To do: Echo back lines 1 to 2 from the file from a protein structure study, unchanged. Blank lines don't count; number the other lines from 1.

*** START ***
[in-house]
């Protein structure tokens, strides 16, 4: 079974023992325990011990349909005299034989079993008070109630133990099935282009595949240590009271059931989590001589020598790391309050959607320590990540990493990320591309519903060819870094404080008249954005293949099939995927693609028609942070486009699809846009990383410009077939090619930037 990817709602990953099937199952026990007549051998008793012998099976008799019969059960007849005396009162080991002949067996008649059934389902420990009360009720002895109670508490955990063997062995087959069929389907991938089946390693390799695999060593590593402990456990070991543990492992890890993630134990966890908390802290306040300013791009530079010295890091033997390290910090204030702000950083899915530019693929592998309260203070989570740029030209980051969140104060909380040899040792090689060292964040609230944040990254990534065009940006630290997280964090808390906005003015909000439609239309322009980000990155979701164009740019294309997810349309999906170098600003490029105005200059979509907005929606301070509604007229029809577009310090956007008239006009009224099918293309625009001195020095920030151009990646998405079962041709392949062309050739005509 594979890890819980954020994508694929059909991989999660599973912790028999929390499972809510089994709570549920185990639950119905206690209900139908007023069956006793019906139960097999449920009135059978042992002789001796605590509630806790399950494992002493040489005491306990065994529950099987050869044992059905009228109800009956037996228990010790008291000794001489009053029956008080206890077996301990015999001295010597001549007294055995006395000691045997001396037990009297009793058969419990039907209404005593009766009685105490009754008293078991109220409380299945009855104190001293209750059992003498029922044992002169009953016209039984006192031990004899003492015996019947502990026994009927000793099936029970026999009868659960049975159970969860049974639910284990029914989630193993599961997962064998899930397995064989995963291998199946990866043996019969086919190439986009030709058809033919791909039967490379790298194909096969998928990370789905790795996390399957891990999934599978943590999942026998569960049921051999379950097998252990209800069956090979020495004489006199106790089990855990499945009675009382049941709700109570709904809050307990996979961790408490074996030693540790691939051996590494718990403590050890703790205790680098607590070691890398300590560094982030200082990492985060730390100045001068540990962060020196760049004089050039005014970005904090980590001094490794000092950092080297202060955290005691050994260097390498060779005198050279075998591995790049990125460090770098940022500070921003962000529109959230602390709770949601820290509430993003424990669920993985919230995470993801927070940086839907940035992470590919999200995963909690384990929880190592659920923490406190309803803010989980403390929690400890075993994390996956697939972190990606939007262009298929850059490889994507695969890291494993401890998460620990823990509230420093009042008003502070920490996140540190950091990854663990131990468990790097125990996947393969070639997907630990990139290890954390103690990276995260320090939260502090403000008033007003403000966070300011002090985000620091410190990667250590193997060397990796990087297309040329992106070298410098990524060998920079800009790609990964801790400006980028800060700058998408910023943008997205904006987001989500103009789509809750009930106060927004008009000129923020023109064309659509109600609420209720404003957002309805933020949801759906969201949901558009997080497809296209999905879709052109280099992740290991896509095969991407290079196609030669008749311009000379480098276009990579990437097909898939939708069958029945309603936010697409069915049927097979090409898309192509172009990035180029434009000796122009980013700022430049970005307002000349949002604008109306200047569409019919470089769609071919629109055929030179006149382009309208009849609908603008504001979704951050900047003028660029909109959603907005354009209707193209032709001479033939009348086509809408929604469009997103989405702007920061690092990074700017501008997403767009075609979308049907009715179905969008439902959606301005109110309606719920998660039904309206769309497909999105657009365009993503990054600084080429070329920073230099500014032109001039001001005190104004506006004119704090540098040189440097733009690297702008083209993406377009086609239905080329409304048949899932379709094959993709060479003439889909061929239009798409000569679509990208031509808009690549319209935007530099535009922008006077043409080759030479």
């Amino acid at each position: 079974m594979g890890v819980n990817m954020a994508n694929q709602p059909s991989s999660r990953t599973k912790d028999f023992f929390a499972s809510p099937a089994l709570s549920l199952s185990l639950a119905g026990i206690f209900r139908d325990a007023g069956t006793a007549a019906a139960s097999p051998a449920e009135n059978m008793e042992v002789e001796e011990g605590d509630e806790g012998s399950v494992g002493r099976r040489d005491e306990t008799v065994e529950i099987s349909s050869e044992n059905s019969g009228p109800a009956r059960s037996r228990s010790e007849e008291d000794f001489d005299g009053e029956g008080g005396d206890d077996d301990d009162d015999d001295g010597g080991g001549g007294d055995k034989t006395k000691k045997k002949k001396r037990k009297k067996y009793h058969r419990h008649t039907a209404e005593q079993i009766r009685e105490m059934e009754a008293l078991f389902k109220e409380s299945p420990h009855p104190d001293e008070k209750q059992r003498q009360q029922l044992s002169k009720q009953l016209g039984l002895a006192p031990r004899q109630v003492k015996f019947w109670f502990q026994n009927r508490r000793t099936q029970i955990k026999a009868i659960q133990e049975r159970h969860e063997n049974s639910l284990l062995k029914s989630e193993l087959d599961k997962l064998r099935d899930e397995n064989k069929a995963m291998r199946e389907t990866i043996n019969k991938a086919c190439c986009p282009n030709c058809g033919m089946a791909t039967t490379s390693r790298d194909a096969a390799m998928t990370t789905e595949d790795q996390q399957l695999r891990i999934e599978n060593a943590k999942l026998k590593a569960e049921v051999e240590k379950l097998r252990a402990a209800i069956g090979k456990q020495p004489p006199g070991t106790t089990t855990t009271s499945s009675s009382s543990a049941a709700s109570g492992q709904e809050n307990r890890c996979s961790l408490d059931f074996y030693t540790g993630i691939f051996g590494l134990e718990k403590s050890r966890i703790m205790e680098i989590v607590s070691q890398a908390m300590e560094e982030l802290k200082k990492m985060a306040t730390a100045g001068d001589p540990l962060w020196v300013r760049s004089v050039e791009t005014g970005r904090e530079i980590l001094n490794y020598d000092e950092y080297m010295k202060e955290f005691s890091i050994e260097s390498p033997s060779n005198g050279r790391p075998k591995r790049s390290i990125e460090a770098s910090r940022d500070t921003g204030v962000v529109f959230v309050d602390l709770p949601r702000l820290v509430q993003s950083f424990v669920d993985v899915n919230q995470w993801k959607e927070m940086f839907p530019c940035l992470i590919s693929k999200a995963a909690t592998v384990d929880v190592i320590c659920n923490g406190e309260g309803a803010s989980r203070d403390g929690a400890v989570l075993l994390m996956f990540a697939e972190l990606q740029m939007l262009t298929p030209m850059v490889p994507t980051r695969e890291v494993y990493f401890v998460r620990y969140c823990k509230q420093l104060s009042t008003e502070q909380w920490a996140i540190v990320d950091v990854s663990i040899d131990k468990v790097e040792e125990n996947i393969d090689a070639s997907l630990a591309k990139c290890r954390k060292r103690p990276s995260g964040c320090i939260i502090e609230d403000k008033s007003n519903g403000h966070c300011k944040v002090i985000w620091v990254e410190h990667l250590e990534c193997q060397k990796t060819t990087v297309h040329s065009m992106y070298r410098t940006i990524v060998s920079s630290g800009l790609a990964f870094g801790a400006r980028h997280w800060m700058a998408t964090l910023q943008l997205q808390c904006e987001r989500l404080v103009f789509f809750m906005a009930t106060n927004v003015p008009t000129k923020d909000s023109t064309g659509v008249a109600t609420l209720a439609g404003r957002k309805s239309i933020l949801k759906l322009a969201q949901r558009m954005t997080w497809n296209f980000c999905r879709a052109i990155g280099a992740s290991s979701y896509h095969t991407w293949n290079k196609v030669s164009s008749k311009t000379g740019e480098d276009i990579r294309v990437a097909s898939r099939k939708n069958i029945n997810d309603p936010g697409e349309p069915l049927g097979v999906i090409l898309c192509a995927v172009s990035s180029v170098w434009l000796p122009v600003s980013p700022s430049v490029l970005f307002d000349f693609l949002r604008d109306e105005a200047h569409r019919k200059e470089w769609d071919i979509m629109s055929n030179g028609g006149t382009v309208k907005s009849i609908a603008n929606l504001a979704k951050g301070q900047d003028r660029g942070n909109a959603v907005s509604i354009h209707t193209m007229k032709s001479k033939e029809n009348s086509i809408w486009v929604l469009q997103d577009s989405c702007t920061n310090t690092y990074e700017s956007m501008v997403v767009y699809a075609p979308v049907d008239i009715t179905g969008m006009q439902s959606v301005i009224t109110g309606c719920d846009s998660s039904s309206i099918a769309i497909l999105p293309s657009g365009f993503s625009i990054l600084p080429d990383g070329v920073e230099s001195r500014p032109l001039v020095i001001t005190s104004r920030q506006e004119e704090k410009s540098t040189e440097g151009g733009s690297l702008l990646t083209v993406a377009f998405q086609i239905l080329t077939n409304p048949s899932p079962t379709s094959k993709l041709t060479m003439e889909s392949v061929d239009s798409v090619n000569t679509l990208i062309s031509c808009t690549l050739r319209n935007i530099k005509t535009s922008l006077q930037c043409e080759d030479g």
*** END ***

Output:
[in-house]
């Protein structure tokens, strides 16, 4: 079974023992325990011990349909005299034989079993008070109630133990099935282009595949240590009271059931989590001589020598790391309050959607320590990540990493990320591309519903060819870094404080008249954005293949099939995927693609028609942070486009699809846009990383410009077939090619930037 990817709602990953099937199952026990007549051998008793012998099976008799019969059960007849005396009162080991002949067996008649059934389902420990009360009720002895109670508490955990063997062995087959069929389907991938089946390693390799695999060593590593402990456990070991543990492992890890993630134990966890908390802290306040300013791009530079010295890091033997390290910090204030702000950083899915530019693929592998309260203070989570740029030209980051969140104060909380040899040792090689060292964040609230944040990254990534065009940006630290997280964090808390906005003015909000439609239309322009980000990155979701164009740019294309997810349309999906170098600003490029105005200059979509907005929606301070509604007229029809577009310090956007008239006009009224099918293309625009001195020095920030151009990646998405079962041709392949062309050739005509 594979890890819980954020994508694929059909991989999660599973912790028999929390499972809510089994709570549920185990639950119905206690209900139908007023069956006793019906139960097999449920009135059978042992002789001796605590509630806790399950494992002493040489005491306990065994529950099987050869044992059905009228109800009956037996228990010790008291000794001489009053029956008080206890077996301990015999001295010597001549007294055995006395000691045997001396037990009297009793058969419990039907209404005593009766009685105490009754008293078991109220409380299945009855104190001293209750059992003498029922044992002169009953016209039984006192031990004899003492015996019947502990026994009927000793099936029970026999009868659960049975159970969860049974639910284990029914989630193993599961997962064998899930397995064989995963291998199946990866043996019969086919190439986009030709058809033919791909039967490379790298194909096969998928990370789905790795996390399957891990999934599978943590999942026998569960049921051999379950097998252990209800069956090979020495004489006199106790089990855990499945009675009382049941709700109570709904809050307990996979961790408490074996030693540790691939051996590494718990403590050890703790205790680098607590070691890398300590560094982030200082990492985060730390100045001068540990962060020196760049004089050039005014970005904090980590001094490794000092950092080297202060955290005691050994260097390498060779005198050279075998591995790049990125460090770098940022500070921003962000529109959230602390709770949601820290509430993003424990669920993985919230995470993801927070940086839907940035992470590919999200995963909690384990929880190592659920923490406190309803803010989980403390929690400890075993994390996956697939972190990606939007262009298929850059490889994507695969890291494993401890998460620990823990509230420093009042008003502070920490996140540190950091990854663990131990468990790097125990996947393969070639997907630990990139290890954390103690990276995260320090939260502090403000008033007003403000966070300011002090985000620091410190990667250590193997060397990796990087297309040329992106070298410098990524060998920079800009790609990964801790400006980028800060700058998408910023943008997205904006987001989500103009789509809750009930106060927004008009000129923020023109064309659509109600609420209720404003957002309805933020949801759906969201949901558009997080497809296209999905879709052109280099992740290991896509095969991407290079196609030669008749311009000379480098276009990579990437097909898939939708069958029945309603936010697409069915049927097979090409898309192509172009990035180029434009000796122009980013700022430049970005307002000349949002604008109306200047569409019919470089769609071919629109055929030179006149382009309208009849609908603008504001979704951050900047003028660029909109959603907005354009209707193209032709001479033939009348086509809408929604469009997103989405702007920061690092990074700017501008997403767009075609979308049907009715179905969008439902959606301005109110309606719920998660039904309206769309497909999105657009365009993503990054600084080429070329920073230099500014032109001039001001005190104004506006004119704090540098040189440097733009690297702008083209993406377009086609239905080329409304048949899932379709094959993709060479003439889909061929239009798409000569679509990208031509808009690549319209935007530099535009922008006077043409080759030479």